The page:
Rules in Focus - Ties
Rules in Focus
Decision on Ties
The importance of determining how a tie is decided was highlighted in August at the 2011 Johnnie Walker Championship at Gleneagles where Thomas Bjorn won a marathon five-way play-off.
Bjorn found himself in the tied situation alongside Spain’s Pablo Larrazabal, Austrian Bernd Wiesberger, England’s Mark Foster and South African George Coetzee after completing 72 holes of play. It took five extra holes to determine the winner and see the Dane lift the coveted trophy.
In both match play and stroke play, a tie can be an acceptable result. However, more often than not at both professional and club level, it is desirable to have a sole winner.
It is essential then that the decision on how to solve a tie is taken in advance of the competition and established in the conditions of the competition so that those participating are fully aware of how the winner will be established. The manner, day and time of a resolution of a tie is a responsibility of the Committee in charge of the competition under Rule 33-6.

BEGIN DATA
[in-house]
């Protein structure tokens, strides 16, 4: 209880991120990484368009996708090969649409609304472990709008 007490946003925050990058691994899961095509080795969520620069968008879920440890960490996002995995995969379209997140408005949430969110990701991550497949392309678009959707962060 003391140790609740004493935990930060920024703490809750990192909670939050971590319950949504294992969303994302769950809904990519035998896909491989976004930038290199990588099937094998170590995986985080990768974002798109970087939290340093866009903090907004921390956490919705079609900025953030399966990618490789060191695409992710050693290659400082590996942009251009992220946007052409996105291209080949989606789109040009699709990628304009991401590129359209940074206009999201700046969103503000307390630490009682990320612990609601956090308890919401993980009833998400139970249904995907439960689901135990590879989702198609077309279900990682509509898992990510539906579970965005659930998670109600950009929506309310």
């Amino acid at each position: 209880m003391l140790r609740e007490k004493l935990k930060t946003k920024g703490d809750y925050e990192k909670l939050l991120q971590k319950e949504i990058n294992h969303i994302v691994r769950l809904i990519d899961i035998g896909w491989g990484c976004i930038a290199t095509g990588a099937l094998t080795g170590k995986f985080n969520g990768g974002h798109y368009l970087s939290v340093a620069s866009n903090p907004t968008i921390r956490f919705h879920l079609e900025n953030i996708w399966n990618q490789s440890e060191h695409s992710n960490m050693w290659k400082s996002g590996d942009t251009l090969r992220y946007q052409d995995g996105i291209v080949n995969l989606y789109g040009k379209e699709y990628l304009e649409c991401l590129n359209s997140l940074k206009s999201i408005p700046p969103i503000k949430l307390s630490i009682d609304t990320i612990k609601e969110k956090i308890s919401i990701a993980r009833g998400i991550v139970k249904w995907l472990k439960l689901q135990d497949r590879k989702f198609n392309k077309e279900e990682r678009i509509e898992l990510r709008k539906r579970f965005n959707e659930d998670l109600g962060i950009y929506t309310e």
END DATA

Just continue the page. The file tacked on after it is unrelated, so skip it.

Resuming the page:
Ties can be decided in any manner of means - there is no hard or fast rule as to how this is achieved. Depending on the competition format and timescales, the Committee may choose to have a play-off immediately or arrange for the competitors to return at a later time to determine the winner. However, it is not possible to decide a halved match by stroke play and a stroke play tie cannot be decided by a match. The play-off must be conducted under the same Rules as the competition itself.
Where a match ends all square there should be a hole by hole play-off and the play-off should start on the hole where the match began. In a handicap match, handicap strokes continue to be allowed in the play-off.
In the case of Bjorn at Gleneagles the tournament’s conditions stipulated that in the event of a tie for first place, there would be a stroke play hole-by-hole play-off to determine t